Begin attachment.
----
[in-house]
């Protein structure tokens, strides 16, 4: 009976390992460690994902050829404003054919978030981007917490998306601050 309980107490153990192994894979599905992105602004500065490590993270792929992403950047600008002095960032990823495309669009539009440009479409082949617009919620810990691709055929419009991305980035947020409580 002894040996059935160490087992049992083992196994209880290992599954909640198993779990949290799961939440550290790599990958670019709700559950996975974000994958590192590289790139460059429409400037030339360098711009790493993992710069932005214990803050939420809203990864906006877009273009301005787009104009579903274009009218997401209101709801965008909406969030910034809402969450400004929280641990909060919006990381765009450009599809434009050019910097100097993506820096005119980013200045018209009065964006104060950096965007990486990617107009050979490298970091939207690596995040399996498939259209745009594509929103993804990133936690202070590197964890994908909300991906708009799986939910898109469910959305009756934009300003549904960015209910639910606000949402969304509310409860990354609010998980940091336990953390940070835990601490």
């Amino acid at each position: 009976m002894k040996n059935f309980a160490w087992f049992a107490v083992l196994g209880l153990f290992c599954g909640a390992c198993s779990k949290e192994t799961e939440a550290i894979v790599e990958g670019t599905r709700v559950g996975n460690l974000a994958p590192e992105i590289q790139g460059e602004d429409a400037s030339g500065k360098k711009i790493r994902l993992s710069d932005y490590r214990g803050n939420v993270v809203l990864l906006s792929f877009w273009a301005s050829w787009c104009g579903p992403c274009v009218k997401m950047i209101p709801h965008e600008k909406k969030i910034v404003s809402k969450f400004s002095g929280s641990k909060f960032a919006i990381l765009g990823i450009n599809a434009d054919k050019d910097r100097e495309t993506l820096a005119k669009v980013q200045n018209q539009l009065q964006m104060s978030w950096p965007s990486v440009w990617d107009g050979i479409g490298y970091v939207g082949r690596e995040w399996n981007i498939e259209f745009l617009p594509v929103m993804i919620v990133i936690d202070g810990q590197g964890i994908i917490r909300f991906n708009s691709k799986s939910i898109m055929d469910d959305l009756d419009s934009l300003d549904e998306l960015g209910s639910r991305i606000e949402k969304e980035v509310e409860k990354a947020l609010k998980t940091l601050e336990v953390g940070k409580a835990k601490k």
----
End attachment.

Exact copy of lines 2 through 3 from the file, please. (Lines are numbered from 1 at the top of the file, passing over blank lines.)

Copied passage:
């Protein structure tokens, strides 16, 4: 009976390992460690994902050829404003054919978030981007917490998306601050 309980107490153990192994894979599905992105602004500065490590993270792929992403950047600008002095960032990823495309669009539009440009479409082949617009919620810990691709055929419009991305980035947020409580 002894040996059935160490087992049992083992196994209880290992599954909640198993779990949290799961939440550290790599990958670019709700559950996975974000994958590192590289790139460059429409400037030339360098711009790493993992710069932005214990803050939420809203990864906006877009273009301005787009104009579903274009009218997401209101709801965008909406969030910034809402969450400004929280641990909060919006990381765009450009599809434009050019910097100097993506820096005119980013200045018209009065964006104060950096965007990486990617107009050979490298970091939207690596995040399996498939259209745009594509929103993804990133936690202070590197964890994908909300991906708009799986939910898109469910959305009756934009300003549904960015209910639910606000949402969304509310409860990354609010998980940091336990953390940070835990601490």
């Amino acid at each position: 009976m002894k040996n059935f309980a160490w087992f049992a107490v083992l196994g209880l153990f290992c599954g909640a390992c198993s779990k949290e192994t799961e939440a550290i894979v790599e990958g670019t599905r709700v559950g996975n460690l974000a994958p590192e992105i590289q790139g460059e602004d429409a400037s030339g500065k360098k711009i790493r994902l993992s710069d932005y490590r214990g803050n939420v993270v809203l990864l906006s792929f877009w273009a301005s050829w787009c104009g579903p992403c274009v009218k997401m950047i209101p709801h965008e600008k909406k969030i910034v404003s809402k969450f400004s002095g929280s641990k909060f960032a919006i990381l765009g990823i450009n599809a434009d054919k050019d910097r100097e495309t993506l820096a005119k669009v980013q200045n018209q539009l009065q964006m104060s978030w950096p965007s990486v440009w990617d107009g050979i479409g490298y970091v939207g082949r690596e995040w399996n981007i498939e259209f745009l617009p594509v929103m993804i919620v990133i936690d202070g810990q590197g964890i994908i917490r909300f991906n708009s691709k799986s939910i898109m055929d469910d959305l009756d419009s934009l300003d549904e998306l960015g209910s639910r991305i606000e949402k969304e980035v509310e409860k990354a947020l609010k998980t940091l601050e336990v953390g940070k409580a835990k601490k």